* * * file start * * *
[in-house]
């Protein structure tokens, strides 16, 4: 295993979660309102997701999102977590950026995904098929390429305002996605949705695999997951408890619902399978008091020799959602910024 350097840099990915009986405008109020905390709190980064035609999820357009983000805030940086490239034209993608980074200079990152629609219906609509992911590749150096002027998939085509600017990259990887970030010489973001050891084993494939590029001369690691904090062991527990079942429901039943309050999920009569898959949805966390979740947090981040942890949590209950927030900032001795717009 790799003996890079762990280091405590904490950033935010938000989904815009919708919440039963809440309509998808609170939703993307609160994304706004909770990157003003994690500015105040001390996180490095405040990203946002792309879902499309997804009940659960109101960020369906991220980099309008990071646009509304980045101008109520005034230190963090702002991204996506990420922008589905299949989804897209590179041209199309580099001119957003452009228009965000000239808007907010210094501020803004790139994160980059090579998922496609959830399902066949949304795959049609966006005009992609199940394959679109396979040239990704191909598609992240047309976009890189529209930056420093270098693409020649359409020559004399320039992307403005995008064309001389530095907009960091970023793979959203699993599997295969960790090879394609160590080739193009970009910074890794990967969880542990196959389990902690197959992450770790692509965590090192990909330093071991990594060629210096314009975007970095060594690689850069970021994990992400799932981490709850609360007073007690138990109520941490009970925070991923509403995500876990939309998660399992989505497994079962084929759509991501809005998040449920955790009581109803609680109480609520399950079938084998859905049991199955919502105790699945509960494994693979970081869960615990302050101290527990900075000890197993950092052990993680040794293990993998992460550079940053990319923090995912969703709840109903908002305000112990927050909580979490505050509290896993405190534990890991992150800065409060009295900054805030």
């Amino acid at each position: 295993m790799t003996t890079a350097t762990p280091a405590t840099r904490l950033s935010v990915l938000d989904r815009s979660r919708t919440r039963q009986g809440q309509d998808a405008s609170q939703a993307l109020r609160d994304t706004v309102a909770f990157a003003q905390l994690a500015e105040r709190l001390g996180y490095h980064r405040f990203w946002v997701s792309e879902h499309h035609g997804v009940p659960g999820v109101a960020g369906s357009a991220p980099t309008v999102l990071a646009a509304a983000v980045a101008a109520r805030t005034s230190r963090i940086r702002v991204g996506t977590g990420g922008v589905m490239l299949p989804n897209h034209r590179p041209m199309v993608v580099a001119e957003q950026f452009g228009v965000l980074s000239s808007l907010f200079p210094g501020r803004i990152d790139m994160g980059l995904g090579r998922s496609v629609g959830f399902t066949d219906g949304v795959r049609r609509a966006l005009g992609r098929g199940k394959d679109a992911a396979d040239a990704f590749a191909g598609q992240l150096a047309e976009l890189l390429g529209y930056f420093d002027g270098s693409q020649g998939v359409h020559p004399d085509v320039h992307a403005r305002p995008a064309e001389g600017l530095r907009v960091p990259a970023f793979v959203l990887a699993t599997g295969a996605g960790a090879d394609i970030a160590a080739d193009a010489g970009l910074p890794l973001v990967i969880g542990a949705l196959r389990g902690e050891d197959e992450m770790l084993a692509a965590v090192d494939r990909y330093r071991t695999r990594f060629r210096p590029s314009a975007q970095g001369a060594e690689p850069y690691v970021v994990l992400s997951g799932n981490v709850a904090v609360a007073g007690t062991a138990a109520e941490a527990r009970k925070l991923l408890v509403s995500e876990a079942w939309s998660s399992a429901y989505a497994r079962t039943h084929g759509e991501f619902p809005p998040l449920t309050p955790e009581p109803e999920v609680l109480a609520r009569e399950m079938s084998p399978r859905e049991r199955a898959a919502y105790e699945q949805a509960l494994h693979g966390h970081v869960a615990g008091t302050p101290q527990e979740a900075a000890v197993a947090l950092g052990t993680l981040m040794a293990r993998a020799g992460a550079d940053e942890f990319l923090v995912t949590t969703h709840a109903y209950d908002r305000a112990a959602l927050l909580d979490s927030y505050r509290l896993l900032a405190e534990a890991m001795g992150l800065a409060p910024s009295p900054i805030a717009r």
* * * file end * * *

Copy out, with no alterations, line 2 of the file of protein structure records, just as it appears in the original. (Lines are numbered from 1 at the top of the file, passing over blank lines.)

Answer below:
């Protein structure tokens, strides 16, 4: 295993979660309102997701999102977590950026995904098929390429305002996605949705695999997951408890619902399978008091020799959602910024 350097840099990915009986405008109020905390709190980064035609999820357009983000805030940086490239034209993608980074200079990152629609219906609509992911590749150096002027998939085509600017990259990887970030010489973001050891084993494939590029001369690691904090062991527990079942429901039943309050999920009569898959949805966390979740947090981040942890949590209950927030900032001795717009 790799003996890079762990280091405590904490950033935010938000989904815009919708919440039963809440309509998808609170939703993307609160994304706004909770990157003003994690500015105040001390996180490095405040990203946002792309879902499309997804009940659960109101960020369906991220980099309008990071646009509304980045101008109520005034230190963090702002991204996506990420922008589905299949989804897209590179041209199309580099001119957003452009228009965000000239808007907010210094501020803004790139994160980059090579998922496609959830399902066949949304795959049609966006005009992609199940394959679109396979040239990704191909598609992240047309976009890189529209930056420093270098693409020649359409020559004399320039992307403005995008064309001389530095907009960091970023793979959203699993599997295969960790090879394609160590080739193009970009910074890794990967969880542990196959389990902690197959992450770790692509965590090192990909330093071991990594060629210096314009975007970095060594690689850069970021994990992400799932981490709850609360007073007690138990109520941490009970925070991923509403995500876990939309998660399992989505497994079962084929759509991501809005998040449920955790009581109803609680109480609520399950079938084998859905049991199955919502105790699945509960494994693979970081869960615990302050101290527990900075000890197993950092052990993680040794293990993998992460550079940053990319923090995912969703709840109903908002305000112990927050909580979490505050509290896993405190534990890991992150800065409060009295900054805030």